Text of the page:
Less impressive is the Sony music system, which looks too shiny to be any good, and too tacky to play anything but Luther Vandross cover versions. This is the only black mark (or black and sivler, to be precise) in the otherwise highly sportical cabin (both sporting- and technical-looking), with its alloy pedals, special RS steering wheel, and, or course, the figure-hugging, organ-retaining, Recaros, which have firm side bolsters than can make your eyes water if you are negligent in properly aligning your bottom.
I drove the range-topping model, which is to say I drove the only model there is - priced at £25,745. The test car had only one 'extra', the so-called Lux Pack, which delivers rear parking sensors, dual-zone climate control, auto lights and wipers, tyre deflation detectors, and key-free operation. Quite a reasonable package for £745.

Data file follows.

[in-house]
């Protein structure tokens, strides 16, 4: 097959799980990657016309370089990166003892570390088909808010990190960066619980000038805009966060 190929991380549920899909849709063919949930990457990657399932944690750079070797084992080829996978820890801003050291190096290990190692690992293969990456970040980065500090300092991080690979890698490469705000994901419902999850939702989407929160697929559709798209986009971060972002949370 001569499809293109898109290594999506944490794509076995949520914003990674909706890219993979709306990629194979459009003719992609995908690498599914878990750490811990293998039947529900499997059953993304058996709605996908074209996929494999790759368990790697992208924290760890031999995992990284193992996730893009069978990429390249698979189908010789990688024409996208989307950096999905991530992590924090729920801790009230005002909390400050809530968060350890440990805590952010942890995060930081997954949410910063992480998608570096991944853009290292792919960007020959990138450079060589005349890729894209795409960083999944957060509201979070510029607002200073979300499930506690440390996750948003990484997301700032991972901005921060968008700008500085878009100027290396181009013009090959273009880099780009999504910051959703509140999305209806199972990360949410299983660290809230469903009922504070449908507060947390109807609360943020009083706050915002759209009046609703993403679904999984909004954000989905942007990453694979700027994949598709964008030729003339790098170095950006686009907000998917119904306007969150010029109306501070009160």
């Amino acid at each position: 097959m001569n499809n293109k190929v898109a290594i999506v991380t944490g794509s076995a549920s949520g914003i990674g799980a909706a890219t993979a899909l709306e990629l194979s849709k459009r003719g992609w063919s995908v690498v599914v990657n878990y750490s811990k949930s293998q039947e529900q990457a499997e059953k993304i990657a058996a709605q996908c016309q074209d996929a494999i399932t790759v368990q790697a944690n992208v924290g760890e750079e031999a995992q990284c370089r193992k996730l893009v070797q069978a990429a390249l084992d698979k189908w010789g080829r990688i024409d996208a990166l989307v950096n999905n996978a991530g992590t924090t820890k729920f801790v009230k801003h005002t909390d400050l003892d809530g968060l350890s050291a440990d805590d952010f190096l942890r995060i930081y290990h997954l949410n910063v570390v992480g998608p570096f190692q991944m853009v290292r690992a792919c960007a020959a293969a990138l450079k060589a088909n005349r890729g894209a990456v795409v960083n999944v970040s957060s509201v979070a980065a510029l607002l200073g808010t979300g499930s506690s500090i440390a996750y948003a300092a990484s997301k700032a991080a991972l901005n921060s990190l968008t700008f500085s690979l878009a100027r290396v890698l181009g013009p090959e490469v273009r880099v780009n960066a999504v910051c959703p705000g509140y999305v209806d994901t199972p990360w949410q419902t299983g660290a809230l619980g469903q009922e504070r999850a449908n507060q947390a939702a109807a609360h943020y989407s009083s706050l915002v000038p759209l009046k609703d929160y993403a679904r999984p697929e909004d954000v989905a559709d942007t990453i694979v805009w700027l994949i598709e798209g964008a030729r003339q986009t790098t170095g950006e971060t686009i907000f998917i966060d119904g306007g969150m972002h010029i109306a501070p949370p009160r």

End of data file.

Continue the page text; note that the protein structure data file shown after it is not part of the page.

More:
This is a Focus, so the boot is large - about 15 cubic feet - but all RS models are three-door only, so getting in and out of the rear seats is a struggle as Recaros don't leave much room for manoeuvre, and they are tall and not very transparent, so you can't see much.
But you can't fail to notice the large rear spoiler, which adds to the air of in-your-face aggression that confronts any following driver. In your-mirror aggression is delivered by a deep, exposed, radiator, a louvred bonnet and a squat air of menace. This is not a media rep's car. I guess the typical RS driver will have hair spiked up with dripping and be named after an Irish number plate - Baz. Jez, or something similar.
Yet despite the arresting appearance, the RS will never do as a police car. In this day and age, when police officers invariably act with courtesy and restraint, can you imagine the palaver of getting a suspect into the back seats. "Mind your head, Sir. Mind your leg, Sir. Don't trip on the seatbelt, Sir. Sorry the view's not very good, it's the Recra....the Recor....it's the big seats, Sir."
And the biggest and best is the one behind the wheel.